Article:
Performance of PROMIS Instruments in Patients With Shoulder Instability

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Shoulder instability is a relatively common condition occurring in 2% of the population. PROMIS (Patient-Reported Outcome Measurement Information System) was developed by the National Institutes of Health in an effort to advance patient-reported outcome (PRO) instruments by developing question banks for major health domains.


To compare PROMIS instruments to current PRO instruments in patients who would be undergoing operative intervention for recurrent shoulder instability.

Study Design:

Cohort study (diagnosis); Level of evidence, 2.


A total of 74 patients with a primary diagnosis of shoulder instability who would be undergoing surgery were asked to fill out the American Shoulder and Elbow Surgeons shoulder assessment form (ASES), Marx shoulder activity scale (Marx), Short Form–36 Health Survey Physical Function subscale (SF-36 PF), Western Ontario Shoulder Instability Index (WOSI), PROMIS physical function computer adaptive test (PF CAT), and PROMIS upper extremity item bank (UE). Correlation between PRO instruments was defined as excellent (>0.7), excellent-good (0.61-0.7), good (0.4-0.6), and poor (0.2-0.3).


Utilization of the PROMIS UE demonstrated excellent correlation with the SF-36 PF (r = 0.78, P < .01) and ASES (r = 0.71, P < .01); there was excellent-good correlation with the EQ-5D (r = 0.66, P < .01), WOSI (r = 0.63, P < .01), and PROMIS PF CAT (r = 0.63, P < .01). Utilization of the PROMIS PF CAT demonstrated excellent correlation with the SF-36 PF (r = 0.72, P < .01); there was excellent-good correlation with the ASES (r = 0.67, P < .01) and PROMIS UE (r = 0.63, P < .01). When utilizing the PROMIS UE, ceiling effects were present in 28.6% of patients aged 18 to 21 years. Patients, on average, answered 4.6 ± 1.8 questions utilizing the PROMIS PF CAT.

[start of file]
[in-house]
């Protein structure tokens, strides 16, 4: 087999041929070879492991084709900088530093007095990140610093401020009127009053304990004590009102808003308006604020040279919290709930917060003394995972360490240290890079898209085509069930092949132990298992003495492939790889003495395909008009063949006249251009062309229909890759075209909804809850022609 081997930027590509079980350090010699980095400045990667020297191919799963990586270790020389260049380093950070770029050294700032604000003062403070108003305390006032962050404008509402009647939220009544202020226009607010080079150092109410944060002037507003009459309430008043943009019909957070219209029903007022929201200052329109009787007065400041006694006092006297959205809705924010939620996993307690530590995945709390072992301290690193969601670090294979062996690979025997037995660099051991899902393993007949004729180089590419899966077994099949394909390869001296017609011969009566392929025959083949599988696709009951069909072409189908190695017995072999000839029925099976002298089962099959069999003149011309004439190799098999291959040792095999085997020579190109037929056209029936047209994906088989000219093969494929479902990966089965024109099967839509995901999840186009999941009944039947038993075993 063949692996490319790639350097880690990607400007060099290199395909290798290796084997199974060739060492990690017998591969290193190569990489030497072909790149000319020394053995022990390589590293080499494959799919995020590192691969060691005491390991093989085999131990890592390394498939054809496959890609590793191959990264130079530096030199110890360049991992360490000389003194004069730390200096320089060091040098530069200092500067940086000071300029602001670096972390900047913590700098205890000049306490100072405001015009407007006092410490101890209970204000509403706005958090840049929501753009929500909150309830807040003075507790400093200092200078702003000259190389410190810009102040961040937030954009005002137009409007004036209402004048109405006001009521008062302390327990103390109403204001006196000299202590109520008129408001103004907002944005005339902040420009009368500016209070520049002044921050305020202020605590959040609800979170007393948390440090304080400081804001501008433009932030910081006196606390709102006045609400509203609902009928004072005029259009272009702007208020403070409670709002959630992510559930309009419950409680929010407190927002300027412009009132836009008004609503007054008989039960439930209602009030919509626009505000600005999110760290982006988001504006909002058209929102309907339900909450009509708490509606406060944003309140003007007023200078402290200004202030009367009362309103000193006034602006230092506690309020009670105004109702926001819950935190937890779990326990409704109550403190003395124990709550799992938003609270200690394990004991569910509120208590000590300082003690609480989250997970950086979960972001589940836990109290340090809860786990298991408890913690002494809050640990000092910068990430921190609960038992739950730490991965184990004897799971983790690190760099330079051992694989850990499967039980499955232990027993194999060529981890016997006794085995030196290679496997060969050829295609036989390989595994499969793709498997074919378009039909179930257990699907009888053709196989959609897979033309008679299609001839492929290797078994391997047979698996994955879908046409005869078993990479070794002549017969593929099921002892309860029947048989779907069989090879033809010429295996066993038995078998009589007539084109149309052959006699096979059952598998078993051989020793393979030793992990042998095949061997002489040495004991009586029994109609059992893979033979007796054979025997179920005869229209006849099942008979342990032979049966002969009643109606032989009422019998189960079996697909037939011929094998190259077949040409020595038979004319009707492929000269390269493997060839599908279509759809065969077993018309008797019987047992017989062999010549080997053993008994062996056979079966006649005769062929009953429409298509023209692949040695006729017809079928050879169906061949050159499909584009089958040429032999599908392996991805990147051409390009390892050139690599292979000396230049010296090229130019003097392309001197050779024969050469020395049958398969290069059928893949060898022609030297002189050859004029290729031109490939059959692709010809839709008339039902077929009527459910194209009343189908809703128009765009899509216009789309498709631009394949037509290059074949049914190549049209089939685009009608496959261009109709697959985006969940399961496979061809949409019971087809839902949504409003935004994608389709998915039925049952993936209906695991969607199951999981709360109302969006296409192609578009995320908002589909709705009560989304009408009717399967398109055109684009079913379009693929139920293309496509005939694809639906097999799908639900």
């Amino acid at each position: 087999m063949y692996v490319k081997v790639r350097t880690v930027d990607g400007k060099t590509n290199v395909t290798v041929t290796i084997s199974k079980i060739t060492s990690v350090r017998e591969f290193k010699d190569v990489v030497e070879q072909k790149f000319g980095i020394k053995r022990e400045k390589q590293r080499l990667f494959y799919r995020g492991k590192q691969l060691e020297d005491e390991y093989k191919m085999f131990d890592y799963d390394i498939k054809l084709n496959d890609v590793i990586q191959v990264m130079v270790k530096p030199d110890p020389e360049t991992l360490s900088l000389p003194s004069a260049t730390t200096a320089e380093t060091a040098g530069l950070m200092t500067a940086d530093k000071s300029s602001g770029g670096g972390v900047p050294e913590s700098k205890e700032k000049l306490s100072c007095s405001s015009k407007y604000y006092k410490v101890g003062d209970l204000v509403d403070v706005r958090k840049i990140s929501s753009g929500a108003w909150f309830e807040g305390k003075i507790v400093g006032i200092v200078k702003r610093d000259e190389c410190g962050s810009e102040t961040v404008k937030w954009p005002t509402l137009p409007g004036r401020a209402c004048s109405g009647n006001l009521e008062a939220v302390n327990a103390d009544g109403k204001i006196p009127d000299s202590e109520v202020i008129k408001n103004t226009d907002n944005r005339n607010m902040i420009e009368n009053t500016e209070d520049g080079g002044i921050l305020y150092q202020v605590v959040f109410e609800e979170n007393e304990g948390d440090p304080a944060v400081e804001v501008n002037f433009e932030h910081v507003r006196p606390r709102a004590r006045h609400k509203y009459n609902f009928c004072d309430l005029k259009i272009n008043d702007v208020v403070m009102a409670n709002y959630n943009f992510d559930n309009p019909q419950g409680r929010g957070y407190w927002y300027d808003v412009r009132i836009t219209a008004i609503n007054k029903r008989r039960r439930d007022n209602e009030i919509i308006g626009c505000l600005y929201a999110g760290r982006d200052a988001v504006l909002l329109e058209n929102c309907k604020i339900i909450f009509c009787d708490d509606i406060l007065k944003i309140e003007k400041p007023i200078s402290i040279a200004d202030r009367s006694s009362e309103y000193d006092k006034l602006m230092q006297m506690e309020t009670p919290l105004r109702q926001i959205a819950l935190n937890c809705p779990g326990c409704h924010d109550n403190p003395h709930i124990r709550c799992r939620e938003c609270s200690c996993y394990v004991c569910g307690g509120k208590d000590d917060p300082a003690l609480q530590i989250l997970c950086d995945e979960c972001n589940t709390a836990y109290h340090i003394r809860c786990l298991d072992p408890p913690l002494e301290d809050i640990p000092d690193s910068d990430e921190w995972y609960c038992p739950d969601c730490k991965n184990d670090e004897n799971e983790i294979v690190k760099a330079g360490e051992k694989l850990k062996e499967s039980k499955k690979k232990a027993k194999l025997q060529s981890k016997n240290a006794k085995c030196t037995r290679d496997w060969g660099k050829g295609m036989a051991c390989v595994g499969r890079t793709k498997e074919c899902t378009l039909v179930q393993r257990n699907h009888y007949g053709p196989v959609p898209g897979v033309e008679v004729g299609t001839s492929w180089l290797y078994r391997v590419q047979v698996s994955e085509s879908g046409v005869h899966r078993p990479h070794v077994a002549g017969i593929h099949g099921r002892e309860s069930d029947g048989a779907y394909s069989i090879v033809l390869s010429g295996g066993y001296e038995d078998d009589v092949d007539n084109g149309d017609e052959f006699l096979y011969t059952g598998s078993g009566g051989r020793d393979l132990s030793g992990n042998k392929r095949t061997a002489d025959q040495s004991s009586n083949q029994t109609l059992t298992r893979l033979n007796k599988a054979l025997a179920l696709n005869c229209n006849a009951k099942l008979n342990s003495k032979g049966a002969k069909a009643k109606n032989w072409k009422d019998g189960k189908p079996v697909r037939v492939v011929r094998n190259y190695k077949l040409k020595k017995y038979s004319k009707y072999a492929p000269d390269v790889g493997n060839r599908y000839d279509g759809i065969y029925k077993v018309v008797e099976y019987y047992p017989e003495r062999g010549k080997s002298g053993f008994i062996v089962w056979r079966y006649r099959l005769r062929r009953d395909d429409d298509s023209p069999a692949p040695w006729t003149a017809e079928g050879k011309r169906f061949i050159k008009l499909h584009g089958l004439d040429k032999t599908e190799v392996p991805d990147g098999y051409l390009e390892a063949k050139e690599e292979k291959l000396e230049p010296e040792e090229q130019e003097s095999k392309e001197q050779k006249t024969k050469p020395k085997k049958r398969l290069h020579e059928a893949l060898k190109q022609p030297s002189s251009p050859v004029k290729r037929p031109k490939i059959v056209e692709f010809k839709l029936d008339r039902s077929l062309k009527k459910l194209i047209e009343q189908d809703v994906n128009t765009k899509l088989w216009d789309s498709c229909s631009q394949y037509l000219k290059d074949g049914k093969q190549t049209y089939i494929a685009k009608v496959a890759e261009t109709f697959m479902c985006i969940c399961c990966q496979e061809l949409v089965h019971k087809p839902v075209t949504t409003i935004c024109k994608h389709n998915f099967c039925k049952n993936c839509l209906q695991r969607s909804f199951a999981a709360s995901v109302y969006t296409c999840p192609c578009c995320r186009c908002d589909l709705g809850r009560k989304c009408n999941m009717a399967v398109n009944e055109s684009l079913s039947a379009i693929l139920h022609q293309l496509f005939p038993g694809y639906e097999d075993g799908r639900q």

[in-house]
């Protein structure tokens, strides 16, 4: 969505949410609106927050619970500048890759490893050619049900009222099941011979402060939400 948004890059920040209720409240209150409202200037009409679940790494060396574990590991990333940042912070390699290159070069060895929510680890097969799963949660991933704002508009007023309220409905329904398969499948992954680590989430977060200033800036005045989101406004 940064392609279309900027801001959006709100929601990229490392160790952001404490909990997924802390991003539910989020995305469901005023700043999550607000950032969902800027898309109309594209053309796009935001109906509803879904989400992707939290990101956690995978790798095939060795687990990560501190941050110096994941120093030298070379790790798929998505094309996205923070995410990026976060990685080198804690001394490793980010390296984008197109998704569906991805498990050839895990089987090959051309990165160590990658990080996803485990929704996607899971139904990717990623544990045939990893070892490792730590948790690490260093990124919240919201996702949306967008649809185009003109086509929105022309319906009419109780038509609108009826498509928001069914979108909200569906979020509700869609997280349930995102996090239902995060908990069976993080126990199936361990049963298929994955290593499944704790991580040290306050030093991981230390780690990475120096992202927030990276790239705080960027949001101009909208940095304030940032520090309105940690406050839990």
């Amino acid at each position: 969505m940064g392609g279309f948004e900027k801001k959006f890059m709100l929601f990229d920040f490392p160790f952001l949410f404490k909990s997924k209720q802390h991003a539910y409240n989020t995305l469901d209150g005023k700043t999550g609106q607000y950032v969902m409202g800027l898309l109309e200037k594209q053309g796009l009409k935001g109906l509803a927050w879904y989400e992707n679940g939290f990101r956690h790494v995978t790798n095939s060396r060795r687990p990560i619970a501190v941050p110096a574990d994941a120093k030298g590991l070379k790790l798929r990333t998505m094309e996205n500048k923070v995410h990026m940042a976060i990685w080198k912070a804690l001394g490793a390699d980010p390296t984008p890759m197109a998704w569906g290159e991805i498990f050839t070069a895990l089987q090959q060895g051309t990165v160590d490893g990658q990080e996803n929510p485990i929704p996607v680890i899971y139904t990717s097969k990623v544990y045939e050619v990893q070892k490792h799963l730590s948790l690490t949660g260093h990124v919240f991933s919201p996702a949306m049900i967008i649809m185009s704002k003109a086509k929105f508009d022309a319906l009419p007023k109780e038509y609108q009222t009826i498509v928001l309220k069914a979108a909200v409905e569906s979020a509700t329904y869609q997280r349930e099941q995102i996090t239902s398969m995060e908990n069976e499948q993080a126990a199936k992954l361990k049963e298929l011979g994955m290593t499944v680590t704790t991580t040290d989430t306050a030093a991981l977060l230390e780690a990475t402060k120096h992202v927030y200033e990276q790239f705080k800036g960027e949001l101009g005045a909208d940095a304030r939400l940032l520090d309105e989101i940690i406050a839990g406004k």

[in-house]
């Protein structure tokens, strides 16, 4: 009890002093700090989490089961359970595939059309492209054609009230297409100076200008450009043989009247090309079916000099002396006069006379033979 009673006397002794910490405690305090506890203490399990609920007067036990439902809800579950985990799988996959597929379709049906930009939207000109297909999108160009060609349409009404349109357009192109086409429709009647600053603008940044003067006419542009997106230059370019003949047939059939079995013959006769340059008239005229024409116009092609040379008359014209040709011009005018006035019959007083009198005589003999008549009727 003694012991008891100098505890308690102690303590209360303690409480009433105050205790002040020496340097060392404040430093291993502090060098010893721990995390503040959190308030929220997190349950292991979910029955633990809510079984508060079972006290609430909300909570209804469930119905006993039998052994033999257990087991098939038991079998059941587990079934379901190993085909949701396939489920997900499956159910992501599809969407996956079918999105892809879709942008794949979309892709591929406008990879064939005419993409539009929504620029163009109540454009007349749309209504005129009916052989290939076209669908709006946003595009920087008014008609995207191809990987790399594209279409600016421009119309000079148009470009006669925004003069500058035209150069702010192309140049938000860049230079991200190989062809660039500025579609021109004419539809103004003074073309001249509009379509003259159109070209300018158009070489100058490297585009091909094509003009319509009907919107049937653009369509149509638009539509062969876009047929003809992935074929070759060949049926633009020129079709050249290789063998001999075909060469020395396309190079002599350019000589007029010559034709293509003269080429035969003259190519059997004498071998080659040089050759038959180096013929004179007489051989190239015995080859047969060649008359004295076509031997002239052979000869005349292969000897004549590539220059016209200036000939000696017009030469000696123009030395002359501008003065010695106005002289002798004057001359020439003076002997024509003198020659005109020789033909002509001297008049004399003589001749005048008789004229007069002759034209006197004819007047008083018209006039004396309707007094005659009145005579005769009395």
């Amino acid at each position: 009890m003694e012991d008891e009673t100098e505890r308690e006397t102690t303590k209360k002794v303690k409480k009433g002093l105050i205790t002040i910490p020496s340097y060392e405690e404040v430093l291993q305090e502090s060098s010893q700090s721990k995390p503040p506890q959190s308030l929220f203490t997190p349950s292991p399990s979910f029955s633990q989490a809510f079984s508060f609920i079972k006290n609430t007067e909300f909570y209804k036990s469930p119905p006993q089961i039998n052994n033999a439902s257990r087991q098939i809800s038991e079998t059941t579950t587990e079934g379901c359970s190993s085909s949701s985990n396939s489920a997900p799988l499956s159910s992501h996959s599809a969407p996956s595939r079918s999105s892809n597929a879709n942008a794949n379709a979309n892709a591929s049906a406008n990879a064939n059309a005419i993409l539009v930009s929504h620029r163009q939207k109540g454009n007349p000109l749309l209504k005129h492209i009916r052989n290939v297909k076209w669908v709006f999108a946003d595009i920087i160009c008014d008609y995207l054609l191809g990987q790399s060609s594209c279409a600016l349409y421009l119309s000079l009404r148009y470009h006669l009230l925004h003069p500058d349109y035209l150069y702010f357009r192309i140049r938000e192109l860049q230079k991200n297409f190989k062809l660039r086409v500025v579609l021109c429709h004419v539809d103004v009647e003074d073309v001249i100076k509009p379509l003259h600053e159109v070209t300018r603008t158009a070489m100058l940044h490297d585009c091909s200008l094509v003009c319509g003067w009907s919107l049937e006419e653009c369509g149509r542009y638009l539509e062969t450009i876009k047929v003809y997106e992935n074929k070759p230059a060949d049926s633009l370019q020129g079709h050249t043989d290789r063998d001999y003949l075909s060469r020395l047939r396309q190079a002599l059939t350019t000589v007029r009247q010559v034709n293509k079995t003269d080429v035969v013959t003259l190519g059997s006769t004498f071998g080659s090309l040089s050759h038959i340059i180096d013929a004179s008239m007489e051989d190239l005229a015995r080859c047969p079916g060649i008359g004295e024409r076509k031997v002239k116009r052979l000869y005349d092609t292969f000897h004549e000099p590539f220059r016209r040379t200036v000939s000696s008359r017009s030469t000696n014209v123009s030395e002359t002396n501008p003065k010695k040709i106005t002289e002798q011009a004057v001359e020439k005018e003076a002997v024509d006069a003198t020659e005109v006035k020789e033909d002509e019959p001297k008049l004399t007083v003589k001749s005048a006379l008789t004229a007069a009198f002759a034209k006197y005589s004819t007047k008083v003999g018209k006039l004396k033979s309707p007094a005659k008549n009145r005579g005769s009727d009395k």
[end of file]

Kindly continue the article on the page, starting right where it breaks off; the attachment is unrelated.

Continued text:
The PROMIS UE and PROMIS PF CAT demonstrated good to excellent correlation with common shoulder and upper extremity PRO instruments as well as the SF-36 PF in patients with shoulder instability. In patients aged ≤21 years, there were significant ceiling effects utilizing the PROMIS UE. While the PROMIS PF CAT appears appropriate for use in adults of any age, our findings demonstrate that the PROMIS UE has significant ceiling effects in patients with shoulder instability who are ≤21 years old, and we do not recommend use of the PROMIS UE in this population.

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